South Carolina

These spiders in SC could kill you (but probably won’t)

Don’t be afraid: Why you shouldn’t kill most South Carolina spiders

There are only four types of venomous spiders in South Carolina. The hundreds of other species you're more likely to encounter are relatively harmless - and some are even quite useful. Here's all you need to know about spiders in the Lowcountry.
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There are only four types of venomous spiders in South Carolina. The hundreds of other species you're more likely to encounter are relatively harmless - and some are even quite useful. Here's all you need to know about spiders in the Lowcountry.

There are more than 600 species of spiders in the Carolinas, but don’t let that fact freak you out too much.

“They’re all predators, but there are only a handful that are dangerous to people at some level,” Eric Benson, Ph.D. professor and extension entomologist at Clemson University, said.

There are four types of venomous spider you need to know about.

Fear the widows

In South Carolina, there are three species of widow spiders you need to stay away from: the southern black widow, the northern black widow and the brown widow.

“All the widow species are fairly reticent to bite,” said Benson. “But people do get bitten by them. If I were bitten by one I would go see the doctor, but the chances of you dying are almost zero.”

Widows prefer to spend their time in crawlspaces, water meter boxes, wood piles, and other secluded areas.

“They’re not usually wandering around and they’re not looking to bite you,” said Benson.

If you are working in areas where widows might congregate, or reaching into an area where one might be hiding, Benson recommends using caution by looking before you reach or wearing gloves.

Southern Black Widow

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“This is the classic shiny shape with the red hourglass on it” said Benson.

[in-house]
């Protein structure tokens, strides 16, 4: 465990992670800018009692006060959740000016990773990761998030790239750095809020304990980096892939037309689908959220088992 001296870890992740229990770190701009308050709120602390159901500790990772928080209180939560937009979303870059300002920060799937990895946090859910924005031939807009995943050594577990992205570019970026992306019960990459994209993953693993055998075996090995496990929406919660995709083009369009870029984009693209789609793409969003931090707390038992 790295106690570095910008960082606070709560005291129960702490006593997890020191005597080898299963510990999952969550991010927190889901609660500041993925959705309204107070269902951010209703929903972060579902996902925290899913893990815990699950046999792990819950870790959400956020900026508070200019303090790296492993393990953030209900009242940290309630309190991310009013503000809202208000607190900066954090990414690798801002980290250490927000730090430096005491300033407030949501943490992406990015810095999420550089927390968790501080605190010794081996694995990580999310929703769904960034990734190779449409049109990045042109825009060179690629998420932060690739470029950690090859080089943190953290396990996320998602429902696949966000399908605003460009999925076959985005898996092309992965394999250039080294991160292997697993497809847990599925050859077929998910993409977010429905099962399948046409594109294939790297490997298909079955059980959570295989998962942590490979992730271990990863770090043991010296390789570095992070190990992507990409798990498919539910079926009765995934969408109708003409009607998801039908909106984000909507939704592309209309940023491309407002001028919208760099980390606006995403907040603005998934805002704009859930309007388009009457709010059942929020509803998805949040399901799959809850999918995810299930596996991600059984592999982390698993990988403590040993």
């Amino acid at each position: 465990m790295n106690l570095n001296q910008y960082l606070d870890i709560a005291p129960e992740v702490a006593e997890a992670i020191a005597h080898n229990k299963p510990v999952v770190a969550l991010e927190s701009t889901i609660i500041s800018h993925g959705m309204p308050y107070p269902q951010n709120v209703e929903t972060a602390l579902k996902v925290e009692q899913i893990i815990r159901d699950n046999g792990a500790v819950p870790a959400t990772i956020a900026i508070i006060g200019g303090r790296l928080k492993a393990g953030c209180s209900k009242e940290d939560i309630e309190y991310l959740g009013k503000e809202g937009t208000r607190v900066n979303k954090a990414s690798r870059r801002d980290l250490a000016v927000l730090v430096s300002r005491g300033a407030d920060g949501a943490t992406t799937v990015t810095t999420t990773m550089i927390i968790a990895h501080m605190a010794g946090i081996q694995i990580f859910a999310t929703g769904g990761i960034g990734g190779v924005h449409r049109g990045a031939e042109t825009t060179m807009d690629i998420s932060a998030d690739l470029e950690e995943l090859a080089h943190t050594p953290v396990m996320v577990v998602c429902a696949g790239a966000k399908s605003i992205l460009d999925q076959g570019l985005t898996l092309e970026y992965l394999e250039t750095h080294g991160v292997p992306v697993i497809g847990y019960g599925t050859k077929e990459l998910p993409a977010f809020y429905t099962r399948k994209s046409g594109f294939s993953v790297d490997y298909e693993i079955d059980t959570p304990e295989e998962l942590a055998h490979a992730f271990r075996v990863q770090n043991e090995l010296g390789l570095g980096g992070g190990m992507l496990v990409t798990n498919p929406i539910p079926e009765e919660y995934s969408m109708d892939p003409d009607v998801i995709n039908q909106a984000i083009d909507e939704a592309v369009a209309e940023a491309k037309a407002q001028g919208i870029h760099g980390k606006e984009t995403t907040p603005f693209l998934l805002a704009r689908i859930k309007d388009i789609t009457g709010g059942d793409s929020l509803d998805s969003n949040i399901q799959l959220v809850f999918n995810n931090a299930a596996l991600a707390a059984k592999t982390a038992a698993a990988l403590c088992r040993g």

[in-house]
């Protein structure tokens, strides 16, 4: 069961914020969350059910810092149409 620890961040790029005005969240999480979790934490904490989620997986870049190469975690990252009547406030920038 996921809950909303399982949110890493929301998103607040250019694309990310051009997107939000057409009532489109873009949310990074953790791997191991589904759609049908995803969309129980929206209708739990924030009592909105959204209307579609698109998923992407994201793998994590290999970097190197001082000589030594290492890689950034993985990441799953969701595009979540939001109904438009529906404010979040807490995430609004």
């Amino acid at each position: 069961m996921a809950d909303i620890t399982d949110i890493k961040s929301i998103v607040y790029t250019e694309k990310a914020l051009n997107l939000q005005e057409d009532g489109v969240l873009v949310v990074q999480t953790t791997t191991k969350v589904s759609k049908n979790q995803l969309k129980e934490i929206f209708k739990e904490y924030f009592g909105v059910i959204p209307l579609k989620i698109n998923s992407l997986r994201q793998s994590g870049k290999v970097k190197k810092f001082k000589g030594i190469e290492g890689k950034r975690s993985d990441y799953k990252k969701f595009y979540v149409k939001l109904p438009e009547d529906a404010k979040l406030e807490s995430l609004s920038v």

Female southern black widows exhibit the well-known hourglass shape while males do not, instead having red spots on the top or bottom of their abdomen.

Southern widow egg sacs are beige in color and on average slightly smaller in diameter than a dime. These sacs usually contain over 200 eggs and the spiderlings that hatch from them are initially without any of the distinct markings associated with widows.

Northern Black Widow

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This cousin of the southern black widow is similar in color and size, but instead of an hourglass, the red on its body shows as splotches or dots. Sometimes the marks will look like an hourglass split in the middle, or an incomplete hourglass.

Northern widow egg sacs are pear shaped and smooth. They can contain up to 200 eggs, less than the sacs of their southern counterpart.

Brown Widow

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This variation of widow first made its appearance in the palmetto state in the late 90s.

“It’s actually quite a pretty spider if you look at it,” said Benson.

Brown widow males are 1/3 the size of females, making them the smallest of all widow males in the Lowcountry.

A brown widow’s egg sacs are similar in color to those of the southern and northern widows, but they are covered in spikes, which is a stark contrast to the smooth egg sacs of their relatives.

The odd spider out: Brown Recluse

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The brown recluse is the only non-widow appearing on this list and the last of the venomous spiders that might conceivably trouble people in the Lowcountry, though it isn’t very likely.

“There are a lot of myths and misinformation about the brown recluse spider,” Said Benson. “It is exceedingly rare in South Carolina.”

The southern house spider, a harmless common spider that shares many of the brown recluse’s physical characteristics, is often confused with its venomous counterpart.

Brown recluse spiders can be identified by their light brown to yellow color, their relatively small bodies, and their very long legs. The key way to identify them, though, is that brown recluses have six eyes, not eight.

Unlike widows, the brown recluse produces egg masses instead of egg sacs. They are flat on the bottom and curved on top. Compared to the hundreds of spiderlings in a widow’s egg sac, the egg mass of a brown recluse contains roughly 40.

How can you get rid of them?

The best way to ensure that you do not play host to venomous spiders is to keep your home clean and free of any insects that a spider might want to eat. Reducing access to food in your home will help deter spiders. This can be done not just through cleanliness but through a variety of insecticidal sprays containing pyrethrin, which will take care of spiders as well.

Part of your cleaning regimen should include brushing or vacuuming away any spiders, webs, or egg sacs/masses you might come across.

Of course, there is another, far less comfortable option available to people who find spiders in their home. Leave them be.

“Spiders are beneficial. They’re predators. They’re helping to control pests,” said Benson. “Would I want 100 in my bedroom? No. But they’re beneficial predators in the ecosystem. Usually we try to advise people to leave spiders alone.”